Date of Award


Degree Type


Degree Name

Departmental Honors


Wildland Resources


Winter feeding stations are used throughout the western US to reduce elk depredation of crops and haystacks on private lands. Many of the unintended effects of such artificial congregation remain unexamined, but generally, across species, locally increased host densities result in increased parasite loads. This adds physiological stress to individual animals and in game species such as elk it could reduce their value to sportsmen. Through laboratory analyses of fresh samples, we recorded nematode egg densities in elk feces collected during two periods ( early and late) in the supplementary feeding season. Mean nematode egg density remained fairly constant in fecal samples over these periods but the proportion of infected elk was significantly higher in the later stage of the feeding season. Results confirm that nematode loads carried by individual elk in this population during the study period were below the level at which clinical symptoms of morbidity would be expected. However, at the population level, the increased prevalence of nematode infection from early to late stages of supplementary feeding implies that the feeding station does facilitate parasite transmission.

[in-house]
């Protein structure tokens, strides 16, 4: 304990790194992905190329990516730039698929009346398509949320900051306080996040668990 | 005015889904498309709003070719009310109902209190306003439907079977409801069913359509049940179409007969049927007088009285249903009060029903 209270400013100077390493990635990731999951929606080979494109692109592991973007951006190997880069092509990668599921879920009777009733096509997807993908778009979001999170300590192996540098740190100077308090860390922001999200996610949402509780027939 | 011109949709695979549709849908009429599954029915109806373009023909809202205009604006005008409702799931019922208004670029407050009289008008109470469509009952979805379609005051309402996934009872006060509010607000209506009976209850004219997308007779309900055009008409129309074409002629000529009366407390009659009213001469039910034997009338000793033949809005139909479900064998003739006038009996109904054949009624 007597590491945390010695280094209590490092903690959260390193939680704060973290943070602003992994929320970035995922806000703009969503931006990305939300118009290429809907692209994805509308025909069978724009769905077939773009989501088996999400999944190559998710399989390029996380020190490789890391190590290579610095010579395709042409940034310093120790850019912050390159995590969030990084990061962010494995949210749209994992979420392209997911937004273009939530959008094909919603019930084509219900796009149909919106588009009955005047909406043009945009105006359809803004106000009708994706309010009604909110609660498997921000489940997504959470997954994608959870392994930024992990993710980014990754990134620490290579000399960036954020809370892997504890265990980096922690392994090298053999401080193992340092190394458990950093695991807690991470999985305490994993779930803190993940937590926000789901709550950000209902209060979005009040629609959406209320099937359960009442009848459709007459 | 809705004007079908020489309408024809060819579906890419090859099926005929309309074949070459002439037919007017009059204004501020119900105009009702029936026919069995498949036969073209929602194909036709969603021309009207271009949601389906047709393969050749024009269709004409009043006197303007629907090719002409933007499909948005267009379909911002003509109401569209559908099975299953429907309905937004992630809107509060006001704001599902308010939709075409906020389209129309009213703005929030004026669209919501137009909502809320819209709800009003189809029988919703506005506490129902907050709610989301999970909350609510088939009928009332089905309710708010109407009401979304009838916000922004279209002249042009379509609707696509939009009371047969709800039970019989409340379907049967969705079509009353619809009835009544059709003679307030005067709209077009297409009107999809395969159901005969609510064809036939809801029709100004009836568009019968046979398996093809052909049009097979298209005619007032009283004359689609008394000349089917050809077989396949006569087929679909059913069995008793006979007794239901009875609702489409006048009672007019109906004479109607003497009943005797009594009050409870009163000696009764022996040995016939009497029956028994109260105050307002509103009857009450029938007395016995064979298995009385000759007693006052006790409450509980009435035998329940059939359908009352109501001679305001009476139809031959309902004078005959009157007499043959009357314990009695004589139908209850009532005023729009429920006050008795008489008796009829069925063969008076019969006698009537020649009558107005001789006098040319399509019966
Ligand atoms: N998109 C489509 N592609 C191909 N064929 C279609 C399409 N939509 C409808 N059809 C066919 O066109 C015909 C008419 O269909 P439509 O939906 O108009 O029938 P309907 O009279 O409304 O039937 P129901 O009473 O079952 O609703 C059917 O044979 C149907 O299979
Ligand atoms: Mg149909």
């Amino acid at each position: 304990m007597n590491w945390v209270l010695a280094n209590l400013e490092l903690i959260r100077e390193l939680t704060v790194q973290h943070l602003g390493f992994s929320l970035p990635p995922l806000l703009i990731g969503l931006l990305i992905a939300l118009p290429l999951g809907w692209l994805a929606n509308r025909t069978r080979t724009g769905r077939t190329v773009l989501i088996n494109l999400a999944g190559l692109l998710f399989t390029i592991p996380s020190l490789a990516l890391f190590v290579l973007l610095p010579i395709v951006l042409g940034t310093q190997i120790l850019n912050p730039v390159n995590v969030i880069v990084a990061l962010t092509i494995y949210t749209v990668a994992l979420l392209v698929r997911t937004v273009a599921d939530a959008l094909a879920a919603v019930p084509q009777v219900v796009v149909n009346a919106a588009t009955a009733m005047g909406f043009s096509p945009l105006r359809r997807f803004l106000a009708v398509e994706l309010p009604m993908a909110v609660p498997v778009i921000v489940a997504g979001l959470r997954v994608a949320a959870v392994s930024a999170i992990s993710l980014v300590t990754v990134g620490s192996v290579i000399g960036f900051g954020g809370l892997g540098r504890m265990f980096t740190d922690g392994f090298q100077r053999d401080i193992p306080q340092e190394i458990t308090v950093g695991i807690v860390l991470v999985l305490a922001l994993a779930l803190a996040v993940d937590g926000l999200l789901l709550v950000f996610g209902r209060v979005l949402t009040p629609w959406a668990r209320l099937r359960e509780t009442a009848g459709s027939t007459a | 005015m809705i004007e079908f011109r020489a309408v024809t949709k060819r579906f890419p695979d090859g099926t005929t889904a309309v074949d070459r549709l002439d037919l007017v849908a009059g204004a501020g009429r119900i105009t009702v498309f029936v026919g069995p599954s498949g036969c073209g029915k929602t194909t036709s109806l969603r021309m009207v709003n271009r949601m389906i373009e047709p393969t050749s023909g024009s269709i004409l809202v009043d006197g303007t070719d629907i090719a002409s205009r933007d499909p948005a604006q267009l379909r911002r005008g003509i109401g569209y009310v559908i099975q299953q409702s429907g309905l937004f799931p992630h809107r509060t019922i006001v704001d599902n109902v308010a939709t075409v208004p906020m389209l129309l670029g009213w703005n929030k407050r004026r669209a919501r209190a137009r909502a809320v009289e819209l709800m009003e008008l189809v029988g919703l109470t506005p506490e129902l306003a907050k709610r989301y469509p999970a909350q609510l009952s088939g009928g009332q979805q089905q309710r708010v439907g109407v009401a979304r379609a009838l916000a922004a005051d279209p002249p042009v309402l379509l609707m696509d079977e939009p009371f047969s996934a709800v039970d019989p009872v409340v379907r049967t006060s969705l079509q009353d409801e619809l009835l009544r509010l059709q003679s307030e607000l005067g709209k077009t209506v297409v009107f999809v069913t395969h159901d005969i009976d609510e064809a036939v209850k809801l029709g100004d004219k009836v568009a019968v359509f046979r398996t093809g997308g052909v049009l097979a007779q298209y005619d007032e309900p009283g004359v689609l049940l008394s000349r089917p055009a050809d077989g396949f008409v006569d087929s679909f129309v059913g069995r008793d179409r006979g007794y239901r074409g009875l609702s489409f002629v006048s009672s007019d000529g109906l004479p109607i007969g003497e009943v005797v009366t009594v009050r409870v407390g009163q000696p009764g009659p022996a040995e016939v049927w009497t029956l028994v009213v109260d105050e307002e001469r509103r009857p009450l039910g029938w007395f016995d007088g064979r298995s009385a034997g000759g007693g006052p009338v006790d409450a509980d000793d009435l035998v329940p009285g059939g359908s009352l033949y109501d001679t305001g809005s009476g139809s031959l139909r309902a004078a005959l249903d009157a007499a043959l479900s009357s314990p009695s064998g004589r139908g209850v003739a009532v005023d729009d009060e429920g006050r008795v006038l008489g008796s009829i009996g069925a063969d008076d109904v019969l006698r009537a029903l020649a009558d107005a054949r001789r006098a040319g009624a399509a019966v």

Faculty Mentor

Johan du Toit

Departmental Honors Advisor

Eugene Schupp